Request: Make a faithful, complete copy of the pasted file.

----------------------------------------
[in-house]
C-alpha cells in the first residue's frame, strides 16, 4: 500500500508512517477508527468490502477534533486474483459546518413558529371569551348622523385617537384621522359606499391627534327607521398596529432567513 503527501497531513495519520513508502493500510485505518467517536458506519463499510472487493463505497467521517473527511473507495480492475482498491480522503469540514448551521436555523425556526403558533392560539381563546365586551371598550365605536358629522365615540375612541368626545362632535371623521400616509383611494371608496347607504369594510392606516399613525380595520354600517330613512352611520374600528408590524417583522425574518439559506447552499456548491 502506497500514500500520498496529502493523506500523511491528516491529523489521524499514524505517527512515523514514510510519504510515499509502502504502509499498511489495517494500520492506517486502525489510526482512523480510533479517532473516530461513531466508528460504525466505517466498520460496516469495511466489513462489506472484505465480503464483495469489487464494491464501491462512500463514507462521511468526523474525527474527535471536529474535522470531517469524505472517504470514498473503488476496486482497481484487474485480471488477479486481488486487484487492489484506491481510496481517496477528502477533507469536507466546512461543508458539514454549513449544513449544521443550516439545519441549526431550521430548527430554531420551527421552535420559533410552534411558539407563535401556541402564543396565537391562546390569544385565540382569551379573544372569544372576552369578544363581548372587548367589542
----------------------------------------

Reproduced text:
[in-house]
C-alpha cells in the first residue's frame, strides 16, 4: 500500500508512517477508527468490502477534533486474483459546518413558529371569551348622523385617537384621522359606499391627534327607521398596529432567513 503527501497531513495519520513508502493500510485505518467517536458506519463499510472487493463505497467521517473527511473507495480492475482498491480522503469540514448551521436555523425556526403558533392560539381563546365586551371598550365605536358629522365615540375612541368626545362632535371623521400616509383611494371608496347607504369594510392606516399613525380595520354600517330613512352611520374600528408590524417583522425574518439559506447552499456548491 502506497500514500500520498496529502493523506500523511491528516491529523489521524499514524505517527512515523514514510510519504510515499509502502504502509499498511489495517494500520492506517486502525489510526482512523480510533479517532473516530461513531466508528460504525466505517466498520460496516469495511466489513462489506472484505465480503464483495469489487464494491464501491462512500463514507462521511468526523474525527474527535471536529474535522470531517469524505472517504470514498473503488476496486482497481484487474485480471488477479486481488486487484487492489484506491481510496481517496477528502477533507469536507466546512461543508458539514454549513449544513449544521443550516439545519441549526431550521430548527430554531420551527421552535420559533410552534411558539407563535401556541402564543396565537391562546390569544385565540382569551379573544372569544372576552369578544363581548372587548367589542